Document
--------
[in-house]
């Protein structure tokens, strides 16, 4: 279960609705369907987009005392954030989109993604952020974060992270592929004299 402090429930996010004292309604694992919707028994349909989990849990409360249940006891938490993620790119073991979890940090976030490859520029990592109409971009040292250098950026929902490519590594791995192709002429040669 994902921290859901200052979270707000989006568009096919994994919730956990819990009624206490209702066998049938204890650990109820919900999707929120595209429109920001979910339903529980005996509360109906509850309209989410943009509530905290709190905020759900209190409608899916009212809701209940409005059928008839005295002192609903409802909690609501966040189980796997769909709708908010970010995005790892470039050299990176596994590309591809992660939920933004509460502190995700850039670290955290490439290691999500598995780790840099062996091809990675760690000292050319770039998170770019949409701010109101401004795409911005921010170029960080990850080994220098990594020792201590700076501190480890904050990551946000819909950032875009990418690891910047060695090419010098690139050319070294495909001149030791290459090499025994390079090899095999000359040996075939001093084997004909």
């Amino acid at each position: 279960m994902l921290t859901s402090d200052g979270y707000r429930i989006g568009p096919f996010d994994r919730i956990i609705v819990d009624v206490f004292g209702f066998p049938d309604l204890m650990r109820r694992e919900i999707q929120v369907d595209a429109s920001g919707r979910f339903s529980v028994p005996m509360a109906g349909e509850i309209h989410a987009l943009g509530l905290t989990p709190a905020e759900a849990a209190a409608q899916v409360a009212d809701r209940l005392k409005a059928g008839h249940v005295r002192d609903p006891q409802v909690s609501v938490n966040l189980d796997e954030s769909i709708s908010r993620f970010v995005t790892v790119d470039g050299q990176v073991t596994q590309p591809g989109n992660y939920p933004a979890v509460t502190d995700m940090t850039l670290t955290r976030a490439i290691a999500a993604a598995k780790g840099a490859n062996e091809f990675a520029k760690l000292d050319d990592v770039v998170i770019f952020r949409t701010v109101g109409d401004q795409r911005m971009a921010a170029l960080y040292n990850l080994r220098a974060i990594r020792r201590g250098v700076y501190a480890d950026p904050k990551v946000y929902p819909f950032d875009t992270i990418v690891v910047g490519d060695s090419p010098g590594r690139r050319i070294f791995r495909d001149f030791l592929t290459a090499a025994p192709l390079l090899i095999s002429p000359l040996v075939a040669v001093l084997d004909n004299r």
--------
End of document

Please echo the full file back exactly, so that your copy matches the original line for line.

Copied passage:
[in-house]
């Protein structure tokens, strides 16, 4: 279960609705369907987009005392954030989109993604952020974060992270592929004299 402090429930996010004292309604694992919707028994349909989990849990409360249940006891938490993620790119073991979890940090976030490859520029990592109409971009040292250098950026929902490519590594791995192709002429040669 994902921290859901200052979270707000989006568009096919994994919730956990819990009624206490209702066998049938204890650990109820919900999707929120595209429109920001979910339903529980005996509360109906509850309209989410943009509530905290709190905020759900209190409608899916009212809701209940409005059928008839005295002192609903409802909690609501966040189980796997769909709708908010970010995005790892470039050299990176596994590309591809992660939920933004509460502190995700850039670290955290490439290691999500598995780790840099062996091809990675760690000292050319770039998170770019949409701010109101401004795409911005921010170029960080990850080994220098990594020792201590700076501190480890904050990551946000819909950032875009990418690891910047060695090419010098690139050319070294495909001149030791290459090499025994390079090899095999000359040996075939001093084997004909």
């Amino acid at each position: 279960m994902l921290t859901s402090d200052g979270y707000r429930i989006g568009p096919f996010d994994r919730i956990i609705v819990d009624v206490f004292g209702f066998p049938d309604l204890m650990r109820r694992e919900i999707q929120v369907d595209a429109s920001g919707r979910f339903s529980v028994p005996m509360a109906g349909e509850i309209h989410a987009l943009g509530l905290t989990p709190a905020e759900a849990a209190a409608q899916v409360a009212d809701r209940l005392k409005a059928g008839h249940v005295r002192d609903p006891q409802v909690s609501v938490n966040l189980d796997e954030s769909i709708s908010r993620f970010v995005t790892v790119d470039g050299q990176v073991t596994q590309p591809g989109n992660y939920p933004a979890v509460t502190d995700m940090t850039l670290t955290r976030a490439i290691a999500a993604a598995k780790g840099a490859n062996e091809f990675a520029k760690l000292d050319d990592v770039v998170i770019f952020r949409t701010v109101g109409d401004q795409r911005m971009a921010a170029l960080y040292n990850l080994r220098a974060i990594r020792r201590g250098v700076y501190a480890d950026p904050k990551v946000y929902p819909f950032d875009t992270i990418v690891v910047g490519d060695s090419p010098g590594r690139r050319i070294f791995r495909d001149f030791l592929t290459a090499a025994p192709l390079l090899i095999s002429p000359l040996v075939a040669v001093l084997d004909n004299r």